A Case for Lower Yield Stocks

Things started to settle a little after all the research last week.  Still some residual activity but at least I’m getting some time to visit other blogs and do some comparison shopping – so to speak.  One garnering my attention was Passive Canadian Income’s doubling of his Alimentation Couche-Tard (better known in the US as Quik-Trip) stake.  I was intrigued as the same week I had doubled my Casey’s position on the news they were buying some Quik-Trip stores in Oklahoma.  The magnitude of his purchase was greater in that Casey’s is little more than a sideshow for me as I am still grappling with how it fits in the portfolio with the low yield – a question addressed in his piece.

I laid out the pertinent data he used to get a side-by-side picture:

Interesting to note the similarities.  Couche-Tard has better dividend growth while Casey’s is longer.  Couche-Tard is the second largest C-Store (behind Japan’s 7&I) while Casey’s is fourth.  Unmentioned – but one basis for my Casey’s investment are RINs (fuel blending) which are an added profit source when selling the surplus to refiners.  Overall, unless one has a country bias or other rationale (like RINs), Couche-Tard is a little better even when accounting for recovery of the Canadian tax on dividends.

Subsequent to last week’s post, I look an even closer look at Apex Clearing.  A rarity in the SPAC space, they are profitable and expanding their service offerings.  Then I noticed they were hovering just above the $10 line.  So I ‘un-paused’ my SPAC hiatus and placed an order to nibble on Northern Star (NSTB) which will become APX at $9.98.  With Friday’s close at $9.91, I may have to nibble come more next week.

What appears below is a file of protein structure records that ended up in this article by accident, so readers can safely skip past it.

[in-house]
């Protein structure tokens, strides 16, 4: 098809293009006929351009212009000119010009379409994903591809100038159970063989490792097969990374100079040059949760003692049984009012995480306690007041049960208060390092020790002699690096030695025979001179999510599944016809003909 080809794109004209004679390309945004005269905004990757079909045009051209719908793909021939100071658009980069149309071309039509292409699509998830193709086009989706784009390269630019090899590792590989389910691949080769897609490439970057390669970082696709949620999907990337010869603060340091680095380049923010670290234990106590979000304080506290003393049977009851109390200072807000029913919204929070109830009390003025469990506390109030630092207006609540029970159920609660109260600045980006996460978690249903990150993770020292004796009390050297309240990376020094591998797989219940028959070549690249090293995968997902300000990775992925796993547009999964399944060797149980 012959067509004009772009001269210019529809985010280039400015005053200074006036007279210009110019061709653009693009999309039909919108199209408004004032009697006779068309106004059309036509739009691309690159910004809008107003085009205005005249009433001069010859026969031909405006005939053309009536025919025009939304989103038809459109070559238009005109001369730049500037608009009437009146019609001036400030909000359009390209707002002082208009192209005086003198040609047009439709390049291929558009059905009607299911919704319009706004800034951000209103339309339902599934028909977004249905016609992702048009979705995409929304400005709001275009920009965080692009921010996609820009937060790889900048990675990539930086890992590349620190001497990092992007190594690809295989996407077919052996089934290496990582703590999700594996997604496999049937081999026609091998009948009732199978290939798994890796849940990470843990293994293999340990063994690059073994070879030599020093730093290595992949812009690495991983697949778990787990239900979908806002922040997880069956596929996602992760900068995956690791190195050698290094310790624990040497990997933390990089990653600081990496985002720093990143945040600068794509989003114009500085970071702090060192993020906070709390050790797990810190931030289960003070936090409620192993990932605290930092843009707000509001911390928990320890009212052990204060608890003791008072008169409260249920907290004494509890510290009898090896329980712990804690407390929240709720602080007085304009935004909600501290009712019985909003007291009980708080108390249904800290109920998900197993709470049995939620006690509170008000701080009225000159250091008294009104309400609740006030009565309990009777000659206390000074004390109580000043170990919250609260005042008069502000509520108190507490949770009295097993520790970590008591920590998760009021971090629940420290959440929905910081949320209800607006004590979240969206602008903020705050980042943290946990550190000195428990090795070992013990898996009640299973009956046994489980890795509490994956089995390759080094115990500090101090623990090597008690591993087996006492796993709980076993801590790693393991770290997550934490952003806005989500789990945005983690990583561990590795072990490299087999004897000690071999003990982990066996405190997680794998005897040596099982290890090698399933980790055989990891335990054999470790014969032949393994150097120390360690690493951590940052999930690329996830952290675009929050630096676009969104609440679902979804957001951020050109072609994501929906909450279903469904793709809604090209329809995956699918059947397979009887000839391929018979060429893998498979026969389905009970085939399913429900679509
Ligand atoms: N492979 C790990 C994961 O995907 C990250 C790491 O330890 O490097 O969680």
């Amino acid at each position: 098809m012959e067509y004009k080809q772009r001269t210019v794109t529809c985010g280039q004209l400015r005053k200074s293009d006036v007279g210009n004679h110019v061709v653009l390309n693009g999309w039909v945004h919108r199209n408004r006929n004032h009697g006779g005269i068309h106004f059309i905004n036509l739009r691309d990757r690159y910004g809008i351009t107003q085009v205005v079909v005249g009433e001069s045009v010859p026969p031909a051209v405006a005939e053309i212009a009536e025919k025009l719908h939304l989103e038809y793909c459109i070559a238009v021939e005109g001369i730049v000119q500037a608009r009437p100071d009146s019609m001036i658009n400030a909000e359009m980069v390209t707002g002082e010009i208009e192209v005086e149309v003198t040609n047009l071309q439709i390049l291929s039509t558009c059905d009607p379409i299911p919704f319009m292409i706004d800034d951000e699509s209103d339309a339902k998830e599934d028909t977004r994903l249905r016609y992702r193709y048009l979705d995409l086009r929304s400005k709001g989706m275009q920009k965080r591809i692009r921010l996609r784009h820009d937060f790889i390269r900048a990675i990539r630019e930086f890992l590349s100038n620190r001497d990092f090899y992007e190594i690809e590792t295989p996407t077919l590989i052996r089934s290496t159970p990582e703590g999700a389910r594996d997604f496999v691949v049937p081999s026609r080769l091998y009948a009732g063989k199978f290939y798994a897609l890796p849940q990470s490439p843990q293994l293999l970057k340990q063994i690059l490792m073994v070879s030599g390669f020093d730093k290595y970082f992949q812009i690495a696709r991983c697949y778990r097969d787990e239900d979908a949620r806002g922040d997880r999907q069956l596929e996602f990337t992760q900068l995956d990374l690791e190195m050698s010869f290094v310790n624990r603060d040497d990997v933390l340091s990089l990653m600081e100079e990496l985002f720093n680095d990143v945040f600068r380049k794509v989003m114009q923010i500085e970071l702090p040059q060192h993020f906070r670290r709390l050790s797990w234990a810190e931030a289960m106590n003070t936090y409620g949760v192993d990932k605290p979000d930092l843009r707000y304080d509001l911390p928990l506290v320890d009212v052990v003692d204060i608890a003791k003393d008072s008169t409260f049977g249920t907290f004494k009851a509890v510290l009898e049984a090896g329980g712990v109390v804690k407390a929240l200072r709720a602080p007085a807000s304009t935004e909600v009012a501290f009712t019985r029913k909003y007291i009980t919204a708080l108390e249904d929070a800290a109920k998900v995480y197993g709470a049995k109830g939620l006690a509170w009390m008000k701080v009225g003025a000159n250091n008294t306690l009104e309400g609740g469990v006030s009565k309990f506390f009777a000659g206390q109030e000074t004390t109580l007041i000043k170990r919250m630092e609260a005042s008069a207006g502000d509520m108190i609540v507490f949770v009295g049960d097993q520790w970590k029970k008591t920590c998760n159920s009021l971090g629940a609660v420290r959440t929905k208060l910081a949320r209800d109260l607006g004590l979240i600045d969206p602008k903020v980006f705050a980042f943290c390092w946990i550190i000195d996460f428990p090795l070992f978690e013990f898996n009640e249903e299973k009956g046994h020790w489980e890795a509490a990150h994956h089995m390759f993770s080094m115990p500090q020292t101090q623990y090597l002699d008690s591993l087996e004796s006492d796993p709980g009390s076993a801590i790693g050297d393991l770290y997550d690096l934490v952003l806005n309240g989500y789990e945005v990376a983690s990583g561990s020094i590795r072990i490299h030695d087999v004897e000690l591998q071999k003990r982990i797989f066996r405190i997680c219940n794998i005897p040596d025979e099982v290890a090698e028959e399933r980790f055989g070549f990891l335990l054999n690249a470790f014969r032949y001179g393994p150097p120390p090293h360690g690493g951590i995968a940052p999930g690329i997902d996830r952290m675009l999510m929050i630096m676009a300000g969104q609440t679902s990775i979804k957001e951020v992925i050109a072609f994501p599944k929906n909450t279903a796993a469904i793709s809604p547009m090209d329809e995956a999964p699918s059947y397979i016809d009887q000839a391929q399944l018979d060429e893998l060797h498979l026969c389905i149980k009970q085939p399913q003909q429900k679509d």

One area where I’d been remiss was in proactively following up on dividend raises – or more specifically the lack therof.  This was brought to my attention with the Casey research.  Basically, I glanced down the sheet and Equifax (EFX) was staring right back at me.  I bought it in 2015 – prior to the data breach – got a raise in December 2016 and should have questioned the lack of raises thereafter, no later than January 2019. Their last raise was December 2016.

I do own stocks that pay no dividend or have a history of no raises – but they currently have a strategy in play.  The strategy in play with EFX ended in 2017 and I kept it on the basis of the housing and refinance boom, of which most is now in the rear view mirror (I think).  I have about a month before it goes ex-dividend after which it will be jettisoned unless I find a compelling reason otherwise.

This just proves I enjoy the hunt more than the maintenance.  Looking at my annual strategies that have now run their course appears to be an area ripe for pruning and a source of more dry powder! Food for thought – follow the money. I want to investigate a little deeper on how consumers are spending their stimulus checks now that the first report is out.

Hope your week is profitable and safe.